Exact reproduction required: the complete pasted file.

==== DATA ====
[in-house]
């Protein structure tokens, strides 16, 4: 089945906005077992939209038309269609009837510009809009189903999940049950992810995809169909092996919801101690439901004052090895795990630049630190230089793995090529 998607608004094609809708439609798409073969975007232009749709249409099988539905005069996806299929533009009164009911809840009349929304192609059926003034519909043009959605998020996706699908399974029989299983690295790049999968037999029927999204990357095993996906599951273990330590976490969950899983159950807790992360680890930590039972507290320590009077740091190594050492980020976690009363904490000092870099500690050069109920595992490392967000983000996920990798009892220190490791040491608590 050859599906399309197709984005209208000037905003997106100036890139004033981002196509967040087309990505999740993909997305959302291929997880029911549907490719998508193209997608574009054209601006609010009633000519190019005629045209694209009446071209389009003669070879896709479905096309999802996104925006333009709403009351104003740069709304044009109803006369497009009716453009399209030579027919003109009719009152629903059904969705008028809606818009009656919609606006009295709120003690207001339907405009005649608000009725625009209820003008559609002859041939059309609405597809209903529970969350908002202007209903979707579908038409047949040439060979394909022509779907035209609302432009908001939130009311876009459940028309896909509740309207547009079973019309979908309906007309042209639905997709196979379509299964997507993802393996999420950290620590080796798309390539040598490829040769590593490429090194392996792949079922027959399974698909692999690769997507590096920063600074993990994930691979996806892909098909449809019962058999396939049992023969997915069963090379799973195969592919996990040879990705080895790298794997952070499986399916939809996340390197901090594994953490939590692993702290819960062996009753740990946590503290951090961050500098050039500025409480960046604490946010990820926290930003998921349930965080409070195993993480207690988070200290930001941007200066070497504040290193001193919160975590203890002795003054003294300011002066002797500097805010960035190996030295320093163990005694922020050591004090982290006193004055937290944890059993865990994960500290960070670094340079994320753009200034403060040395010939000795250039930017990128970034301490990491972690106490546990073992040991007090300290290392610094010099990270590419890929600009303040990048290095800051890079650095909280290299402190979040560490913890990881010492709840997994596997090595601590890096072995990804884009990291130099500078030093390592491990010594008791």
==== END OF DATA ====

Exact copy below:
[in-house]
């Protein structure tokens, strides 16, 4: 089945906005077992939209038309269609009837510009809009189903999940049950992810995809169909092996919801101690439901004052090895795990630049630190230089793995090529 998607608004094609809708439609798409073969975007232009749709249409099988539905005069996806299929533009009164009911809840009349929304192609059926003034519909043009959605998020996706699908399974029989299983690295790049999968037999029927999204990357095993996906599951273990330590976490969950899983159950807790992360680890930590039972507290320590009077740091190594050492980020976690009363904490000092870099500690050069109920595992490392967000983000996920990798009892220190490791040491608590 050859599906399309197709984005209208000037905003997106100036890139004033981002196509967040087309990505999740993909997305959302291929997880029911549907490719998508193209997608574009054209601006609010009633000519190019005629045209694209009446071209389009003669070879896709479905096309999802996104925006333009709403009351104003740069709304044009109803006369497009009716453009399209030579027919003109009719009152629903059904969705008028809606818009009656919609606006009295709120003690207001339907405009005649608000009725625009209820003008559609002859041939059309609405597809209903529970969350908002202007209903979707579908038409047949040439060979394909022509779907035209609302432009908001939130009311876009459940028309896909509740309207547009079973019309979908309906007309042209639905997709196979379509299964997507993802393996999420950290620590080796798309390539040598490829040769590593490429090194392996792949079922027959399974698909692999690769997507590096920063600074993990994930691979996806892909098909449809019962058999396939049992023969997915069963090379799973195969592919996990040879990705080895790298794997952070499986399916939809996340390197901090594994953490939590692993702290819960062996009753740990946590503290951090961050500098050039500025409480960046604490946010990820926290930003998921349930965080409070195993993480207690988070200290930001941007200066070497504040290193001193919160975590203890002795003054003294300011002066002797500097805010960035190996030295320093163990005694922020050591004090982290006193004055937290944890059993865990994960500290960070670094340079994320753009200034403060040395010939000795250039930017990128970034301490990491972690106490546990073992040991007090300290290392610094010099990270590419890929600009303040990048290095800051890079650095909280290299402190979040560490913890990881010492709840997994596997090595601590890096072995990804884009990291130099500078030093390592491990010594008791």